Hugo Muniz Tellez
06 December 2019
Word Count: 1005
There are many problems in society today. One of those problems is fitting into current “society”. This includes everyone, men, women, americans, african americans, latinos, simply everyone. Human stereotype their own people. Nobody is true anymore, we all hide behind masks for we won’t be judged or discriminated from our own communities. Usually, discriminations are more likely to happen due to gender norms and current society stereotypes. My first example is from a video called Phylosophe by Judith Butler. In the video Butler talks about a young man who lived in Maine who was killed only because he walked in a “feminine’ way. That walk became more pronounced, OK, and it was more dramatically feminine, and he started to be harrassed by the boys in the town. And soon two or three boys stopped his walk, and they fought with him. And they ended up throwing him over a bridge and they killed him” (Butler, 1-2). Men being harassed by men due to the way he walked, nothing more, nothing less. Simply because it was affiliated by feminine gender norms. He wasn’t just harassed but killed, someone who will not roam the earth anymore only because he didn’t fit into a society where men aren’t supposed to show feminine gender norms, and those who do become into a target.
My second example involves an african american not fitting into his own race only because he shows “atypical” qualities. In the Prelude: The Barbershop written by Ashanti Young, Young struggles to fit into his own culture, his own skin, his own people. Young has seen how people with “atypical” qualities are treated. For example, a man named Eric who showed suspicion and innuendo by his actions. They believed he was gay and not worthy of being manly, “Mills doesn’t describe the particulars of Eric’s voice and manner, but it’s conclusive that for the others his masculine performance is insufficiently heterosexual” (Young, 10). The way Young sees Eric being treated makes him scared and afraid that he, himself will become a victim of discrimination for being himself: “My personal history is replete with anecdotes like Eversley’s and experiences like Eric’s, and I’m trying to keep them from adding up, which is why I keep my mouth closed in the barbershop”(Young 11). Eventually his fear became reality and was kicked out of what everyone dreams about leaving, his “hood” but sadly he left the wrong way, “My identity, however, was atypical, alienating me from my neighbors and hood and excluding me from representation og ‘authentic’ ghetto life. Thus I didn’t have to fight to get out of the ghetto. I was kicked out” (Young, 14).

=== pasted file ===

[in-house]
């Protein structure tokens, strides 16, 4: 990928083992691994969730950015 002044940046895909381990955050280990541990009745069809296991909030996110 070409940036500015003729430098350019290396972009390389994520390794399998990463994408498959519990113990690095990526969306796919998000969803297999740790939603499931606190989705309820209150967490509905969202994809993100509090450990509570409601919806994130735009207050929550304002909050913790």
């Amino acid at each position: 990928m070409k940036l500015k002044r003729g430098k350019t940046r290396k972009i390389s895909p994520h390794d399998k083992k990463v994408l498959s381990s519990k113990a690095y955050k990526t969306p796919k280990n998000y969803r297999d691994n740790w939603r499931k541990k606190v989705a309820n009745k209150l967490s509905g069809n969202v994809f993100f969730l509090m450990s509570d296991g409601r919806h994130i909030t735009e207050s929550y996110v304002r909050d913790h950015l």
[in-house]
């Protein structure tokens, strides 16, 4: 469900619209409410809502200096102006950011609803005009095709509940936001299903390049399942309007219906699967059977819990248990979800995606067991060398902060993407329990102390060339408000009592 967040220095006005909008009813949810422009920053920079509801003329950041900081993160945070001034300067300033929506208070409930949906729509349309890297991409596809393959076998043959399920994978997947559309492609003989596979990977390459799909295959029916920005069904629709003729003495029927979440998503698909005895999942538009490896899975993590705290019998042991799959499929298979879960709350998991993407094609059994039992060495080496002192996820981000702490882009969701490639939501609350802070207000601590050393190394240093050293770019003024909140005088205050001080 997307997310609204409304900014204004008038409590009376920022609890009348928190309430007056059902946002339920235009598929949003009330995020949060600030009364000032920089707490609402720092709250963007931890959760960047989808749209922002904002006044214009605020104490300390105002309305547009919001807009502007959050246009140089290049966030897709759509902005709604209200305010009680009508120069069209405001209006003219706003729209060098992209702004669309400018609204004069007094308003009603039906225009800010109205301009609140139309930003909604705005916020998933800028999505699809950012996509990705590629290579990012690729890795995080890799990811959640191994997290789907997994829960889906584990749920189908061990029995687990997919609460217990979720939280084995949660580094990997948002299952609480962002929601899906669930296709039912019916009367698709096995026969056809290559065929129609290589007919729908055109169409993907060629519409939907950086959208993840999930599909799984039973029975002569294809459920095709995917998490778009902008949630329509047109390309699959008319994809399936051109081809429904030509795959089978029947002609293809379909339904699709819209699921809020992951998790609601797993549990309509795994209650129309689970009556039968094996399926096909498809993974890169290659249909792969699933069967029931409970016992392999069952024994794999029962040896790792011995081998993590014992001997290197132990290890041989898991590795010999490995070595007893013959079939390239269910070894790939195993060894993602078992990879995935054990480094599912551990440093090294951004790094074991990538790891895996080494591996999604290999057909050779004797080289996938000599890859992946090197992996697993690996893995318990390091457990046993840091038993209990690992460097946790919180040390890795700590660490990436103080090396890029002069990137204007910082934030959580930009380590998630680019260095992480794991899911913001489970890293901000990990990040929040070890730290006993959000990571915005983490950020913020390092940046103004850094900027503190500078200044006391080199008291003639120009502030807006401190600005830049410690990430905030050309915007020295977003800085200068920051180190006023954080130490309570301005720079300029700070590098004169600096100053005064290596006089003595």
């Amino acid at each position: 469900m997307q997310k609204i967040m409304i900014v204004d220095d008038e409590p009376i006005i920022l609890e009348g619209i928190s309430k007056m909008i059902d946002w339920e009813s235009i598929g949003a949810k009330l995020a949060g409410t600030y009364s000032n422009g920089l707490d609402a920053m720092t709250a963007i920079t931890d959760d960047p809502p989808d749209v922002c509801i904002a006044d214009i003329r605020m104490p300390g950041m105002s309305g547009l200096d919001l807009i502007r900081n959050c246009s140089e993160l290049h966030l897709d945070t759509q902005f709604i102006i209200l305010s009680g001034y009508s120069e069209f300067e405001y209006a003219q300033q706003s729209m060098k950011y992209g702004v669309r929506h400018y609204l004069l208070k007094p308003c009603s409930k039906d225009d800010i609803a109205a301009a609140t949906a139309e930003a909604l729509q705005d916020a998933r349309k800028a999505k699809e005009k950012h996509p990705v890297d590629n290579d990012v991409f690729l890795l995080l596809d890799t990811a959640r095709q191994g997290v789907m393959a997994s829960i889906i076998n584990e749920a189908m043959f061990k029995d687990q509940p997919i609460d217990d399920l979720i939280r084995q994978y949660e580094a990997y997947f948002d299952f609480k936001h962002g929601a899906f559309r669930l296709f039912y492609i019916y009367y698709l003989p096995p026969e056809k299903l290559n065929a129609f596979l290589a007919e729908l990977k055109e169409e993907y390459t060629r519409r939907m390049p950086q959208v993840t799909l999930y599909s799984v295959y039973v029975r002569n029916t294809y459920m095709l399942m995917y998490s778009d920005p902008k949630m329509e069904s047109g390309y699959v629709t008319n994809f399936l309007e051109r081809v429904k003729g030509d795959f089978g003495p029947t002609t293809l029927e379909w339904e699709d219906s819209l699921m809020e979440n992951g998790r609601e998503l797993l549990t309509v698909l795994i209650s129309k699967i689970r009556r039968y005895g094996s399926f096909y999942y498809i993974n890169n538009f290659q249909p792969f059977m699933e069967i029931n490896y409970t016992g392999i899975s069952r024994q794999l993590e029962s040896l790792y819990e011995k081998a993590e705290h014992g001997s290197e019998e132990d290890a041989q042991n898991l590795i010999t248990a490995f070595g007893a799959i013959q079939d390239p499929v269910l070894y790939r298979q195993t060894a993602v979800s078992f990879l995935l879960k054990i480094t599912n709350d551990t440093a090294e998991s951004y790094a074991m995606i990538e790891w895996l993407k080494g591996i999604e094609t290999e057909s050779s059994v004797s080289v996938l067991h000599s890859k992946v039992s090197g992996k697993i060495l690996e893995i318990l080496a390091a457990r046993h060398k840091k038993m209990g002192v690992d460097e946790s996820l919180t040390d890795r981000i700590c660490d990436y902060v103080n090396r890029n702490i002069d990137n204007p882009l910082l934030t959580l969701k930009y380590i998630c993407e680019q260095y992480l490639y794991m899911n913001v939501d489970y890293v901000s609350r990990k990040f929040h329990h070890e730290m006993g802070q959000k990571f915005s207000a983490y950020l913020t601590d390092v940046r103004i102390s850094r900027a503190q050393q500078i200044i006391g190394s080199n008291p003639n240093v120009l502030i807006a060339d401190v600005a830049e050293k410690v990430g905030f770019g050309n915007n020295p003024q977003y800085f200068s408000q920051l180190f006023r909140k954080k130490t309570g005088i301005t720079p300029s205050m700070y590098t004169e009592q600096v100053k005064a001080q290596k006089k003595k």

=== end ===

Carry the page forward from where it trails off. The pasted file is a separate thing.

For my third and last example, it is about women being discriminate for being themselves and working in “manly” jobs. In The ‘Manly’ Jobs Problem written by Susan Chira, Chira exposes the truth of women being harassed within jobs “built” for men. Chira describes how men joke and treat women like men thinking they have penises or are lesbian since they are working in a man job: “The only woman in a repair crew at wind-farm sites charged in a lawsuit that her co-worker called her by male nicknames, from common to obscene, because they thought only a man could handle the job. Men suggested she must have a penis or be a lesbian” (Chira, 5). Eventually, the only way men feel like they’re men within their “manly” jobs are by making the woman know she’s a woman and doesn’t belong there, “ ‘Sexual harassment is often a way in which the men reaffirm woman’s femininity, say this is who you are, back in your place’ Professor Saguy said. ‘At the same time, women will play up their femininity to be accepted ” (Chira, 7).